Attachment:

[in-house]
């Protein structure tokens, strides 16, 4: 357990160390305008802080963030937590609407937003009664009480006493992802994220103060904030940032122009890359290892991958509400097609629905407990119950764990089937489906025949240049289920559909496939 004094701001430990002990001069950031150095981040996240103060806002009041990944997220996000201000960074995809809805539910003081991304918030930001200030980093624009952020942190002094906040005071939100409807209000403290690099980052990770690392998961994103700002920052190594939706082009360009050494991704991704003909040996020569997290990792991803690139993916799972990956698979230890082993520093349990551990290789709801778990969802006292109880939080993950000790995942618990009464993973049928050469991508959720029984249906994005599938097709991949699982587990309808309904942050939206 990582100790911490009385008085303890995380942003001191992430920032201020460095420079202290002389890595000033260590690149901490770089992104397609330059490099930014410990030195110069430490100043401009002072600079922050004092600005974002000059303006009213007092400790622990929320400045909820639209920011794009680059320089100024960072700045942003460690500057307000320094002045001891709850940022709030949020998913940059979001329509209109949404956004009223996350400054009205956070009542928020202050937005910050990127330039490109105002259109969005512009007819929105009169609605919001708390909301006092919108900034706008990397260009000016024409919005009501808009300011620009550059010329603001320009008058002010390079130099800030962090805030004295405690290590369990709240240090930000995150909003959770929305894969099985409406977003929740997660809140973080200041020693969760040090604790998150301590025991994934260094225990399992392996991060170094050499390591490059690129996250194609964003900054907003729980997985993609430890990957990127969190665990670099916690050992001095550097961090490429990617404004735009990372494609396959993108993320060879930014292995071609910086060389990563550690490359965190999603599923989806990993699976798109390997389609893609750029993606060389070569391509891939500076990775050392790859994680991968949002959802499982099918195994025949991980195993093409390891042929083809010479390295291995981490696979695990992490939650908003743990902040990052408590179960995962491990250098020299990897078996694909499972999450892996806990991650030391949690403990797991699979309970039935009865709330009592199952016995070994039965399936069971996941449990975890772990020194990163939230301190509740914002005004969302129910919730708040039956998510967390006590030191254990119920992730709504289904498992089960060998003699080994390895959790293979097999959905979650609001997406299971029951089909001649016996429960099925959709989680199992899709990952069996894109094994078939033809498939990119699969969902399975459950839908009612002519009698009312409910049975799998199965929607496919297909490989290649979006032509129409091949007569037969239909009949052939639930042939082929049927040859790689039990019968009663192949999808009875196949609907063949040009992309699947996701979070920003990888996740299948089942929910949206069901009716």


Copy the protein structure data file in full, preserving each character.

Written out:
[in-house]
């Protein structure tokens, strides 16, 4: 357990160390305008802080963030937590609407937003009664009480006493992802994220103060904030940032122009890359290892991958509400097609629905407990119950764990089937489906025949240049289920559909496939 004094701001430990002990001069950031150095981040996240103060806002009041990944997220996000201000960074995809809805539910003081991304918030930001200030980093624009952020942190002094906040005071939100409807209000403290690099980052990770690392998961994103700002920052190594939706082009360009050494991704991704003909040996020569997290990792991803690139993916799972990956698979230890082993520093349990551990290789709801778990969802006292109880939080993950000790995942618990009464993973049928050469991508959720029984249906994005599938097709991949699982587990309808309904942050939206 990582100790911490009385008085303890995380942003001191992430920032201020460095420079202290002389890595000033260590690149901490770089992104397609330059490099930014410990030195110069430490100043401009002072600079922050004092600005974002000059303006009213007092400790622990929320400045909820639209920011794009680059320089100024960072700045942003460690500057307000320094002045001891709850940022709030949020998913940059979001329509209109949404956004009223996350400054009205956070009542928020202050937005910050990127330039490109105002259109969005512009007819929105009169609605919001708390909301006092919108900034706008990397260009000016024409919005009501808009300011620009550059010329603001320009008058002010390079130099800030962090805030004295405690290590369990709240240090930000995150909003959770929305894969099985409406977003929740997660809140973080200041020693969760040090604790998150301590025991994934260094225990399992392996991060170094050499390591490059690129996250194609964003900054907003729980997985993609430890990957990127969190665990670099916690050992001095550097961090490429990617404004735009990372494609396959993108993320060879930014292995071609910086060389990563550690490359965190999603599923989806990993699976798109390997389609893609750029993606060389070569391509891939500076990775050392790859994680991968949002959802499982099918195994025949991980195993093409390891042929083809010479390295291995981490696979695990992490939650908003743990902040990052408590179960995962491990250098020299990897078996694909499972999450892996806990991650030391949690403990797991699979309970039935009865709330009592199952016995070994039965399936069971996941449990975890772990020194990163939230301190509740914002005004969302129910919730708040039956998510967390006590030191254990119920992730709504289904498992089960060998003699080994390895959790293979097999959905979650609001997406299971029951089909001649016996429960099925959709989680199992899709990952069996894109094994078939033809498939990119699969969902399975459950839908009612002519009698009312409910049975799998199965929607496919297909490989290649979006032509129409091949007569037969239909009949052939639930042939082929049927040859790689039990019968009663192949999808009875196949609907063949040009992309699947996701979070920003990888996740299948089942929910949206069901009716």